Ovarian Cancer, a type of gynecological cancer can be defined as a cancerous growth arising from cells in the ovary. Most ovarian cancers (more than 90%) arise from the surface of the ovary (epithelium). According to studies, cancerous cells may also arise from the fallopian tube. Other less common forms of ovarian cancer may originate from egg cell termed germ cell tumor.
There is no definite cause for ovarian cancer. The factors that pose a greater risk are a)Menstrual Cycles and b) Family History
The more a woman ovulates the more is her risk of having the disease. Older women who have never become pregnant with a family history of the disease also possess a higher risk.
Mutation of genes
Ovarian cancer symptoms if present are very subtle and vague. These may include bloating, abdominal or pelvic pain, difficulty eating, change in bowel movements and bladder movements (frequent urination). Other symptoms include fatigue, abnormal vaginal bleeding or weight loss.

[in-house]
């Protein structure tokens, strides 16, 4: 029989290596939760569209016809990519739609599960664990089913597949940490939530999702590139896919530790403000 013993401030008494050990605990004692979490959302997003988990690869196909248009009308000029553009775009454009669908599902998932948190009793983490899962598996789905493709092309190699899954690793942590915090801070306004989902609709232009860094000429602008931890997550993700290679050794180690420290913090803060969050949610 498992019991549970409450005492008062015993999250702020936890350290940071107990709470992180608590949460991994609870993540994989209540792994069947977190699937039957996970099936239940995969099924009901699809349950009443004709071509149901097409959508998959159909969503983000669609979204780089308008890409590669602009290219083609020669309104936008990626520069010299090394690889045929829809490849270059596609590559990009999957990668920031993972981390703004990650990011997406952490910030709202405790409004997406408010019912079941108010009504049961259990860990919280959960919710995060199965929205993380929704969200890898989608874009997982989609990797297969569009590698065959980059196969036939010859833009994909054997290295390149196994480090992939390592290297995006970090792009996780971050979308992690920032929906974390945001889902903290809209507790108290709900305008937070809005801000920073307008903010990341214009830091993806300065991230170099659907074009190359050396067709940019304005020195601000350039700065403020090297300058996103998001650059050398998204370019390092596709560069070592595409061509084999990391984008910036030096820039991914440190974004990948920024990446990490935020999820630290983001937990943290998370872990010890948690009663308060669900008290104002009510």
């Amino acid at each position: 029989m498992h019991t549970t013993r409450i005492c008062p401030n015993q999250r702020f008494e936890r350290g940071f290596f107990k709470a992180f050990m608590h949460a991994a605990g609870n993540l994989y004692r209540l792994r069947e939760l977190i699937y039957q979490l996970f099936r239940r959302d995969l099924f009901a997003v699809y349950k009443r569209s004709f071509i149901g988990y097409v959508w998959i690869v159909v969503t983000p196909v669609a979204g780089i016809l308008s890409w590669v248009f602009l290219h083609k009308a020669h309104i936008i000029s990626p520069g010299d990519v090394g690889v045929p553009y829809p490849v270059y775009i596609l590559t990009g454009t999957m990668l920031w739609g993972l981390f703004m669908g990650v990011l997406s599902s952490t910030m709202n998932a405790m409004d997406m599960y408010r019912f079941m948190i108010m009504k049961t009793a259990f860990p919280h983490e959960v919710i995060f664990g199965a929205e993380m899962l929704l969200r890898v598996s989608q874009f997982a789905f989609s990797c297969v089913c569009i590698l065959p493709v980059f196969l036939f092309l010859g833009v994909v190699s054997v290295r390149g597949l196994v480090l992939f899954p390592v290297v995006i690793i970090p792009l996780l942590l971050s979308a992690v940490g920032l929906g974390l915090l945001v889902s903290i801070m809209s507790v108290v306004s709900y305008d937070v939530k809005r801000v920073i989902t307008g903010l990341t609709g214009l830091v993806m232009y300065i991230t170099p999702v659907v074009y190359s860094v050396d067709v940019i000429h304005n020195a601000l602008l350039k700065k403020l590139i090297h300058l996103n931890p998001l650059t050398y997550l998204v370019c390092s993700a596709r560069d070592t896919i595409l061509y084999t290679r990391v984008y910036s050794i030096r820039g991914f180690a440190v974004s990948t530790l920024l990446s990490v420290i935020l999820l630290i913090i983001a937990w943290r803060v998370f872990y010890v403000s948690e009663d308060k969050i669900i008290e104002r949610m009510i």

It is very difficult to diagnose ovarian cancer at its early stages. A typical diagnosis includes pelvic examination, blood test and ultrasound scan. Current research combines tumor marker assay for all ovarian malignancy along with other indicators like radiology to improve accuracy. In order to get definite results for diagnosis, an open surgery or keyhole surgery of the abdomen needs to be performed. Suspicious cells can be removed from the abdomen and sent for further tests. This procedure can be used to determine the stage of cancer.
Treatment usually involves surgery, chemotherapy and sometimes radiotherapy. For malignant tumors confined to the ovary, surgical procedure is adequate. Chemotherapy is used in case of aggressive tumors in the ovary. In advanced stages, a combination of the above may be required. Radiation treatment seems to be ineffective in the advanced stages of the disease.
Studies reveal blocking the fallopian tubes surgically called tubal ligation reduces the risk. The use of birth control pills over a period of many years is said to reduce the risk.